Nothing harms relationships more than trying to perpetuate the perception of perfection.
That is my quote. It demonstrates why it’s so healthy— and necessary— for us to maintain a sense of humor about ourselves, and even to laugh at ourselves now and then.
This “perfection” principle is proven in every facet of life. Yet parenthood provides some of the most compelling evidence of it’s truth.
Parents who pretend to be perfect detonate explosions that can alienate, sabotage communication, and inflict casualties of conflict and guilt not only in their children but in themselves.
In the early days of my ministry I conducted seminars on parent-teen relationships across the country. As a part of the seminars we surveyed several hundred teenagers. One of the questions in the survey was this: “What words do you most want to hear from your parents?” Of course, “I love you” was the overwhelming first choice. It was their second choice that caught me by surprise!
My contribution to the festivities. Just call me Martha!
Here are twelve resolutions that might make for a peaceful and happy Thanksgiving:
- I will not be the turkey at the table.
- I will help clean up by getting out of the way.
- I will not touch a scale and I will drop all thoughts of calories for one day.
- I will run 8 miles after dropping all thoughts of calories for one day.
- I will not talk politics.
- I will thank my spouse for staying with me one more day.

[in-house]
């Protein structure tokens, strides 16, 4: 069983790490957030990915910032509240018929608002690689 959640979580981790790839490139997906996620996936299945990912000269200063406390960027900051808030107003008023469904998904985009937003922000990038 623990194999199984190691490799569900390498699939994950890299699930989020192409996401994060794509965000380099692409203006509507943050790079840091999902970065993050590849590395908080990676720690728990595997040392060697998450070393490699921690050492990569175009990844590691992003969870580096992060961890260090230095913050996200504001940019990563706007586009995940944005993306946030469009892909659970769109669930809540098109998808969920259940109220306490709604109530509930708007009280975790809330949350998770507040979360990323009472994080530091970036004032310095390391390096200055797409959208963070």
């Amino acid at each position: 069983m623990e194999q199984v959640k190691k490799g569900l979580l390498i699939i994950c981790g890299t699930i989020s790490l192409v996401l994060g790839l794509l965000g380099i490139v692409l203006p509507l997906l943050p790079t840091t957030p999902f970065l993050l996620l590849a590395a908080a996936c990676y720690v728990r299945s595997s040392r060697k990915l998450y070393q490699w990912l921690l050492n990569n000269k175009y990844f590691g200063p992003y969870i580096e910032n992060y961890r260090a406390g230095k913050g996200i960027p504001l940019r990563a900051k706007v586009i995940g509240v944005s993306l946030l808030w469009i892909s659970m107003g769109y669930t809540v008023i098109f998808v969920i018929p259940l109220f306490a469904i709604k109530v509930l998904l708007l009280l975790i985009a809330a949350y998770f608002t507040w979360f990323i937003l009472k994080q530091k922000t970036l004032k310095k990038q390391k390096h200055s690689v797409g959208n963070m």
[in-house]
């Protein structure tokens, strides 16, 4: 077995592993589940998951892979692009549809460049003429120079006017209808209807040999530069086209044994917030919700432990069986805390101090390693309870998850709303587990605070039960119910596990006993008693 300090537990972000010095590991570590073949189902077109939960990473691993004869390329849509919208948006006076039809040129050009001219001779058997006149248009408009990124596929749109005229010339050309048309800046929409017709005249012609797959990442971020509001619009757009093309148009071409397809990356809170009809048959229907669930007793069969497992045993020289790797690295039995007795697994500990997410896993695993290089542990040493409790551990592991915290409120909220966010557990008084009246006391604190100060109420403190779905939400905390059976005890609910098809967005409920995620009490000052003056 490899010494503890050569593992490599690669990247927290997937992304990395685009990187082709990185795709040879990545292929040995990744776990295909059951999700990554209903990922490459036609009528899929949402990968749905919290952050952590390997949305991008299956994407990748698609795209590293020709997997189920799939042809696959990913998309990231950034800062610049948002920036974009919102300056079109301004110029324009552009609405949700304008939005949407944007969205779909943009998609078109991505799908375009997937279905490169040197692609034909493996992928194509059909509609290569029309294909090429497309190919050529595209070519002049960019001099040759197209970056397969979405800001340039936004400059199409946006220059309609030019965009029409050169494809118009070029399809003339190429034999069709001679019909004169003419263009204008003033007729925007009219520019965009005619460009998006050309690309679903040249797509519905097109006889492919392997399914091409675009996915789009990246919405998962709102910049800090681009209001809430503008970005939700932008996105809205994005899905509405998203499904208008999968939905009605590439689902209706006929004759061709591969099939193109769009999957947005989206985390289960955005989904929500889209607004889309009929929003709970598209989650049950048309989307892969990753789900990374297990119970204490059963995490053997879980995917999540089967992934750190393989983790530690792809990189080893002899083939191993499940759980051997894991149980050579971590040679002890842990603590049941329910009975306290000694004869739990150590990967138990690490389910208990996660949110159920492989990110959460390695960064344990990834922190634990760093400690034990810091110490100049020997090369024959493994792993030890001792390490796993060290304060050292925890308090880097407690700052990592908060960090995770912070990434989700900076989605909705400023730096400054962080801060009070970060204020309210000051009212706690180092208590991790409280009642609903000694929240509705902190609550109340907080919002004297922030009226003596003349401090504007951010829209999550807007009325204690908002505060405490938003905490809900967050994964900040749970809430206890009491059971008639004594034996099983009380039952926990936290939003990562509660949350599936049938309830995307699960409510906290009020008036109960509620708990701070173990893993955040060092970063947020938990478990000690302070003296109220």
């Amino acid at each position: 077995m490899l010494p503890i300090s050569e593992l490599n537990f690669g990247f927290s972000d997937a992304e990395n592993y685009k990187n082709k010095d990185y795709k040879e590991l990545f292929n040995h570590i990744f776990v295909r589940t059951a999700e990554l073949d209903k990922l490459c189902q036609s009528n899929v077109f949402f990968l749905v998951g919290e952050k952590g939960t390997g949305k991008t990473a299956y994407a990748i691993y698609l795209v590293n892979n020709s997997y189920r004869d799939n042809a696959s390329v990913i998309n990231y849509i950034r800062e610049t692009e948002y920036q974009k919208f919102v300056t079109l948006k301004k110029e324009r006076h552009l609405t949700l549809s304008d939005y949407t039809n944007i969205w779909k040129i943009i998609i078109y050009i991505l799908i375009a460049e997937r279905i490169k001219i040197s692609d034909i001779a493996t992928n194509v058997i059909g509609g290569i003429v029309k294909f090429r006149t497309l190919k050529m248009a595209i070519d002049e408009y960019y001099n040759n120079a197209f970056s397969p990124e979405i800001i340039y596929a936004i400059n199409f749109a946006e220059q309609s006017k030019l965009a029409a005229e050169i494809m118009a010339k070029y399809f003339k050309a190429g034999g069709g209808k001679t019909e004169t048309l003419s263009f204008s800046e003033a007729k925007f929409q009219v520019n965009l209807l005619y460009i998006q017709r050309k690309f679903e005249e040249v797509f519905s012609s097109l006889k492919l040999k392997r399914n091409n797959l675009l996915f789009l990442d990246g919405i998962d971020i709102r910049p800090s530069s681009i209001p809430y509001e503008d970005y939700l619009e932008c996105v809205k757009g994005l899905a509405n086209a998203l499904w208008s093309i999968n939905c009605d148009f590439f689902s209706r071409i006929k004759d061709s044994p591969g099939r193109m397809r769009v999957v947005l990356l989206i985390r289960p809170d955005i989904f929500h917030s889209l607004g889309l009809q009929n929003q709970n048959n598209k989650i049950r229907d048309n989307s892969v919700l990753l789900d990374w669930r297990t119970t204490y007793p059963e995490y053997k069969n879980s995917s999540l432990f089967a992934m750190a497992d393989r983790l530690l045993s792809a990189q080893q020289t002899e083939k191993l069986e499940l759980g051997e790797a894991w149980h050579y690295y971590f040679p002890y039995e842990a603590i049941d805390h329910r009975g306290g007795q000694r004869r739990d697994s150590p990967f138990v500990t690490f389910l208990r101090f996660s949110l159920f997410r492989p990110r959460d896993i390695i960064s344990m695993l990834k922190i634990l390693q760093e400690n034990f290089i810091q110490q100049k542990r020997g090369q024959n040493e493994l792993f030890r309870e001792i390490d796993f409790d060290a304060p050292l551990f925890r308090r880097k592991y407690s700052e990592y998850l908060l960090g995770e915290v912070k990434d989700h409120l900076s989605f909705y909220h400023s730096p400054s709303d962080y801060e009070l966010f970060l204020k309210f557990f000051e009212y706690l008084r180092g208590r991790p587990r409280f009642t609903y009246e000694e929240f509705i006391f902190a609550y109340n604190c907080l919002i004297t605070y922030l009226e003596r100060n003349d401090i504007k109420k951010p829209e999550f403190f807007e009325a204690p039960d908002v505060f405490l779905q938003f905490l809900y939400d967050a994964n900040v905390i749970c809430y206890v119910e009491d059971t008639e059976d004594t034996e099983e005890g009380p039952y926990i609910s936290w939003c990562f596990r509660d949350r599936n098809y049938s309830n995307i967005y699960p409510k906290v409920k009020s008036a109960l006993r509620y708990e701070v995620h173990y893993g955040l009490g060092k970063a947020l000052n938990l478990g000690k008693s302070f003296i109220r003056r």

- I will not watch the news. The news will take the THANKS and the GIVING out of my day.
- I will play board games with the little people and let them win.
- I will not drop a frozen turkey into boiling oil again.
- I will eat the skin while repeating, “It’s good for me. It’s good for me.”
- I will thank everyone at my table for something good they have done in my life.
- I will be nice to the vegetarians. Their sacrifice means more turkey for me.
I will remember to thank God for everything he has done for me.
Seven years ago my nine year old granddaughter, Kialee, and I drove the back roads of Tennessee looking for things to photograph. By looking at the pictures she took you can see that Kialee has an eye for photography.
One special moment in this day stood out to me. We were reviewing the pictures Kialee had taken when I came across the following photo of the Natchez Trace Bridge.
In my book “How to live with your Kids when you have already Lost your Mind,” I identify three levels of communication that we generally use as we talk to our children.
Children have a desperate need for “Level Three” dialogue. On second thought all of us could use a good dose. Here’s what it is.